1. A MANIPULATED GOVERNMENT
a. Instigated by evil-minded men, what political actions did the king over Judea, Herod Agrippa I (nephew and brother-in-law of the Herod in Christ’s day), carry out against God’s work—and why? Acts 12:1–4.
“While the Jews were celebrating their deliverance from Egypt and pretending great zeal for the law of God, they were at the same time transgressing every principle of that law by persecuting and murdering the believers in Christ. . . .
“Herod’s act in putting James to death was applauded by the Jews, though some complained of the private manner in which it was accomplished, maintaining that a public execution would have more thoroughly intimidated the believers and those sympathizing with them. Herod therefore held Peter in custody, meaning still further to gratify the Jews by the public spectacle of his death. But it was suggested that it would not be safe to bring the veteran apostle out for execution before all the people then assembled in Jerusalem. It was feared that the sight of him being led out to die might excite the pity of the multitude.
“The priests and elders also feared lest Peter might make one of those powerful appeals which had frequently aroused the people to study the life and character of Jesus—appeals which they, with all their arguments, had been unable to controvert.”—The Acts of the Apostles, p. 144.
2. CRISIS IN THE EARLY CHURCH
a. Why need we not be surprised at the persecution faced by the early church? 1 Peter 4:12, 13.
“Our great Exemplar, who was in the brightness of His Father’s glory, was despised and rejected of men. Reproach and falsehood followed Him. His chosen disciples were living examples of the life and spirit of their Master. They were honored with stripes and imprisonment; and it was finally their portion to seal their ministry with their blood.”—Testimonies for the Church, vol. 2, p. 345.
b. How did the church respond to Peter’s imprisonment? Acts 12:5.
“The death of James caused great grief and consternation among the believers. When Peter also was imprisoned, the entire church engaged in fasting and prayer. . . .
“While, upon various pretexts, the execution of Peter was being delayed until after the Passover, the members of the church had time for deep searching of heart and earnest prayer. They prayed without ceasing for Peter, for they felt that he could not be spared from the cause. They realized that they had reached a place where, without the special help from God, the church of Christ would be destroyed. . . .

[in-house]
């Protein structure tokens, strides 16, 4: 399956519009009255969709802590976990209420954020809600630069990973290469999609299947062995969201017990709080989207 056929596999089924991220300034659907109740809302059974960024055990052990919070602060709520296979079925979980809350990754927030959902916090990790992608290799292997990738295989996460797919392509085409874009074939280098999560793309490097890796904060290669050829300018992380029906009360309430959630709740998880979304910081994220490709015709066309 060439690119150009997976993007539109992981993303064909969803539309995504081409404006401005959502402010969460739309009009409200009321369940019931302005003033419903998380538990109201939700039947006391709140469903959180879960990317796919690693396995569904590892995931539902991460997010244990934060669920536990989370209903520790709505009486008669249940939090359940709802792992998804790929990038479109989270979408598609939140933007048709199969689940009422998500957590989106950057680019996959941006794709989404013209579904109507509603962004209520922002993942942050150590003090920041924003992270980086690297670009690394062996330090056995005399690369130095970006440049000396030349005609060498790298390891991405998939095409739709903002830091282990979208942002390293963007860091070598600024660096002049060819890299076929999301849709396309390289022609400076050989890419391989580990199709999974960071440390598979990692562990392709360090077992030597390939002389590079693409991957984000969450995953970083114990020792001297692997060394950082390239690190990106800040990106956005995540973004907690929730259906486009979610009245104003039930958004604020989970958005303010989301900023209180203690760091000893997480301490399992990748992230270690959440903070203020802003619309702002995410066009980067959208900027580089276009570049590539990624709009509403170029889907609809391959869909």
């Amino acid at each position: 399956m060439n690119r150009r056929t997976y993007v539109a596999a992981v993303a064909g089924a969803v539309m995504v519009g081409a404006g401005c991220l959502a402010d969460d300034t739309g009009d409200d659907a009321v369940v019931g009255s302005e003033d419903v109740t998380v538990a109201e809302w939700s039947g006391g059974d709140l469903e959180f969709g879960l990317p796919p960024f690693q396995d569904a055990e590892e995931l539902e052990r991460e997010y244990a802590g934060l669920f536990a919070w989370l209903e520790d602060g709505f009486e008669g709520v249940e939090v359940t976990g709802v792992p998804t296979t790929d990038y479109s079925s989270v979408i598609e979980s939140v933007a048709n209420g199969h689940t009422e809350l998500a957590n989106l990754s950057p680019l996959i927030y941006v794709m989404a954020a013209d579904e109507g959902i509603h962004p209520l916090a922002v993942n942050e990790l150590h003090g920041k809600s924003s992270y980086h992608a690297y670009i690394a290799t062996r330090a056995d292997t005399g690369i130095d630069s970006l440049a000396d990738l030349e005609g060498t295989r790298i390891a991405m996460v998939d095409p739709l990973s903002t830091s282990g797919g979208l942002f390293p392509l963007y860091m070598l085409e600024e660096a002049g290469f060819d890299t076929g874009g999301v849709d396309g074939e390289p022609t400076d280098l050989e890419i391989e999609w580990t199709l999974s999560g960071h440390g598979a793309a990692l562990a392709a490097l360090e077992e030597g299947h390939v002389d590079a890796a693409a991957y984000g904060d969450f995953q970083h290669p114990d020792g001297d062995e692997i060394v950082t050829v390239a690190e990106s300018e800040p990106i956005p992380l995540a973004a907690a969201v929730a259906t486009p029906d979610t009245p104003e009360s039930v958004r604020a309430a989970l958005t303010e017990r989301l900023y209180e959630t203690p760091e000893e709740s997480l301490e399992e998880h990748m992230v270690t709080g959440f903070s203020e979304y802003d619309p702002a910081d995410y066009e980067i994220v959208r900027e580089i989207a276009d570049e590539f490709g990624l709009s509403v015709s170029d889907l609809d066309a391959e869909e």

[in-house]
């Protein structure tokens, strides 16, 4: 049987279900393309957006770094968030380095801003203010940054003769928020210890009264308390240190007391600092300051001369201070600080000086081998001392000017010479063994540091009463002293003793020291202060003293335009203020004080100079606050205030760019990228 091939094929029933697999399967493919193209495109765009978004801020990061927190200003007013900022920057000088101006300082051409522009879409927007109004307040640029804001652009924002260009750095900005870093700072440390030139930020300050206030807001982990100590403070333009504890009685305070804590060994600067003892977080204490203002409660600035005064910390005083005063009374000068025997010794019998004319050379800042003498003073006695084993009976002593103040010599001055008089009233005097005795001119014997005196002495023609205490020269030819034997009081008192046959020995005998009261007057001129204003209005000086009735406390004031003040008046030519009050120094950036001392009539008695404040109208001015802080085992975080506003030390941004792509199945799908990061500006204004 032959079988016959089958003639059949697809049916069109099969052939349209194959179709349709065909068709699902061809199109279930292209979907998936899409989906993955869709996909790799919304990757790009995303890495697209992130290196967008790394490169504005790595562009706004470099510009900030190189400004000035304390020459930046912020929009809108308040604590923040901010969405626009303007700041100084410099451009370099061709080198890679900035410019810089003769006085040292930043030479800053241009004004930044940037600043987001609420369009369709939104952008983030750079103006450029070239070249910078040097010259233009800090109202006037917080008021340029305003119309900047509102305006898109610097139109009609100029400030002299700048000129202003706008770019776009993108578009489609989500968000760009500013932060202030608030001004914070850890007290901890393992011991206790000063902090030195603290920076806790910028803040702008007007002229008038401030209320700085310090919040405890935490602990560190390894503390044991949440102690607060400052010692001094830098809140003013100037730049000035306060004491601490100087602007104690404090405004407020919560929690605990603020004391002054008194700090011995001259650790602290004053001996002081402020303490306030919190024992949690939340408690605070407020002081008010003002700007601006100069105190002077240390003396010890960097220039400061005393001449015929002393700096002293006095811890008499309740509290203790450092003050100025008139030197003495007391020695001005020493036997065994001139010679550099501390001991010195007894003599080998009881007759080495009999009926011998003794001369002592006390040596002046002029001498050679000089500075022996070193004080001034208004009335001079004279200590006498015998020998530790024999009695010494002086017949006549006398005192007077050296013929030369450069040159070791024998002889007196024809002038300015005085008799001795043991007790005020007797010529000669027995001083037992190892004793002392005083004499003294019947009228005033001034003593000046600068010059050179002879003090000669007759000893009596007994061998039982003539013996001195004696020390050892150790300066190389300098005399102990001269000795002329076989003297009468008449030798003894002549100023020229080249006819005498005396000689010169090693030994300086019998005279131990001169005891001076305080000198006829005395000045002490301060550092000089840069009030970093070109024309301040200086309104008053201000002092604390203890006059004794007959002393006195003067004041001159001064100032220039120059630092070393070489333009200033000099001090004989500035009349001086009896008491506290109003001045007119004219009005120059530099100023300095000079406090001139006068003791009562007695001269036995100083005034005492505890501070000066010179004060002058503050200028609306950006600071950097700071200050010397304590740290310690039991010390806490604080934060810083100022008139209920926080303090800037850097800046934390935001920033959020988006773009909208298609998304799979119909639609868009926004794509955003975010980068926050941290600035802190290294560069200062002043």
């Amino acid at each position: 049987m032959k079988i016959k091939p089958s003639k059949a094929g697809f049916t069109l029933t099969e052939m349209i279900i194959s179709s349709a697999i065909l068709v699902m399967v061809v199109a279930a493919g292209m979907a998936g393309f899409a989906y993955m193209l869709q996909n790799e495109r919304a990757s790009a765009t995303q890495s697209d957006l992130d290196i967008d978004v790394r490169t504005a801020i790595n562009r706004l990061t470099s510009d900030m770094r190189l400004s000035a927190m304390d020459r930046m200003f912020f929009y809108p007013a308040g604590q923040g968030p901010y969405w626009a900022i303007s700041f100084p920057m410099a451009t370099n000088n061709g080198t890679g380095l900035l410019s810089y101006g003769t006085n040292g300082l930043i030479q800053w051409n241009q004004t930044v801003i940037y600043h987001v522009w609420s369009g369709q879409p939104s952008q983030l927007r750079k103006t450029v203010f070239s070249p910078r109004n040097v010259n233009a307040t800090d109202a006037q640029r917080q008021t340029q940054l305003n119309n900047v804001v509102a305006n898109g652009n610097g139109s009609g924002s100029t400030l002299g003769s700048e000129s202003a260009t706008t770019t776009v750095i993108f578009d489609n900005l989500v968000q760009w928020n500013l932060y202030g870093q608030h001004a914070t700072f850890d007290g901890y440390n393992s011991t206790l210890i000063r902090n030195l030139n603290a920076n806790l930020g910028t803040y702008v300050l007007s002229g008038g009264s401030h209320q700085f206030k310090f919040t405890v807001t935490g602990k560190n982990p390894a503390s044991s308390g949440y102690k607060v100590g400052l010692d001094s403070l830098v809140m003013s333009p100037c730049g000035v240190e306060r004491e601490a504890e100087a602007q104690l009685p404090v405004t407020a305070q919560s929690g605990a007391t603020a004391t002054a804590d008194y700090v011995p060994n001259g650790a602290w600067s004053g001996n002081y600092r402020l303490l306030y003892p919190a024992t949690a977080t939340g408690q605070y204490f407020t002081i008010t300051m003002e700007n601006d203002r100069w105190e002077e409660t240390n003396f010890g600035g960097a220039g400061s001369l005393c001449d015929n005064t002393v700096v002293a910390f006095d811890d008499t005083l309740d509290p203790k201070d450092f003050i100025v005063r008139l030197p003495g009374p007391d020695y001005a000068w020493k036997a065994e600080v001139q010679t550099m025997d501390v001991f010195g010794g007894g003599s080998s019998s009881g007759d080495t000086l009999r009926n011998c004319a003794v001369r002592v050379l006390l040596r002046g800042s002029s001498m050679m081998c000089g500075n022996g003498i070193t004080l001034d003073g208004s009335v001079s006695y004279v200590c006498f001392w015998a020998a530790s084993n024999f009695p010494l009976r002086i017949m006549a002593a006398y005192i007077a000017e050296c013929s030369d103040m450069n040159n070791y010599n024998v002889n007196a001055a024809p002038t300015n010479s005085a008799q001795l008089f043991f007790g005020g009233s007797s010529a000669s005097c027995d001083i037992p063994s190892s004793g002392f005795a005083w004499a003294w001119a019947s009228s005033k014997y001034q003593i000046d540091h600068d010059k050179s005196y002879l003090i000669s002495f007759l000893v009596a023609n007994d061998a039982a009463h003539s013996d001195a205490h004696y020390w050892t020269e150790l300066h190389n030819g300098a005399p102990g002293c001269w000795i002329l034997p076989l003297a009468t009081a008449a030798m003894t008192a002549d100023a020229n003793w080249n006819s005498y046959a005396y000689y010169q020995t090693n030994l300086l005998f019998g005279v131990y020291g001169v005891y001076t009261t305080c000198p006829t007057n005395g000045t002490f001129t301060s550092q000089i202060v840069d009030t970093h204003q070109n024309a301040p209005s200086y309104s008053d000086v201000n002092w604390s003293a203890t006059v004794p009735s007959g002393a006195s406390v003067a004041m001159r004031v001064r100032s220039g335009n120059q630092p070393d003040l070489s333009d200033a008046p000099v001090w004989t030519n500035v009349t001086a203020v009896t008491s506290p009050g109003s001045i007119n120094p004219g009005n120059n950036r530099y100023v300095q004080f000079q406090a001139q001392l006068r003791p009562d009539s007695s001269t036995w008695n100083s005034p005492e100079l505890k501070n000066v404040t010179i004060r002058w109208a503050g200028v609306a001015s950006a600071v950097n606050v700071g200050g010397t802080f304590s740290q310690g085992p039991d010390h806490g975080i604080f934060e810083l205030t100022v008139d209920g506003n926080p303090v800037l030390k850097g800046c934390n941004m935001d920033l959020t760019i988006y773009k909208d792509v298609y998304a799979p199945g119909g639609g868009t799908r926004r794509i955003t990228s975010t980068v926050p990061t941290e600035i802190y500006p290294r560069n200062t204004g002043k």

“The day of Peter’s execution was at last appointed, but still the prayers of the believers ascended to heaven; and while all their energies and sympathies were called out in fervent appeals for help, angels of God were watching over the imprisoned apostle.”—The Acts of the Apostles, pp. 144, 145.
c. How tight was the security of Peter’s bondage? Acts 12:6.
“Remembering the former escape of the apostles from prison, Herod on this occasion had taken double precautions. To prevent all possibility of release, Peter had been put under the charge of sixteen soldiers, who in different watches, guarded him day and night. . . . With the prison doors securely fastened, and a strong guard before them, all chance of rescue or escape through human means was cut off.”—Ibid., pp. 145, 146.
3. GOD IS IN CONTROL
a. Describe the miracle performed for Peter in prison. Acts 12:7–11.
“The bolts and bars and the Roman guard, which effectually cut off all possibility of human aid, were but to make more complete the triumph of God in the deliverance of Peter. . . .
“[The angel] moves toward the door, followed by the usually talkative Peter, now dumb from amazement. They step over the guard and reach the heavily bolted door, which of its own accord swings open and closes again immediately, while the guards within and without are motionless at their post.
“The second door, also guarded within and without, is reached. It opens as did the first, with no creaking of hinges or rattling of iron bolts. They pass through, and it closes again as noiselessly. In the same way they pass through the third gateway and find themselves in the open street. No word is spoken; there is no sound of footsteps. The angel glides on in front, encircled by a light of dazzling brightness, and Peter, bewildered, and still believing himself to be in a dream, follows his deliverer. Thus they pass on through one street, and then, the mission of the angel being accomplished, he suddenly disappears. . . .
“[Peter’s] wrists, swollen from wearing the cruel irons, were free from the manacles. He realized that his freedom was no delusion, no dream or vision, but a blessed reality.”—The Acts of the Apostles, pp. 146–148.
b. Finding himself in a familiar place, what did Peter do? Acts 12:12–17. And what happened to the guilty king? Verses 21–23.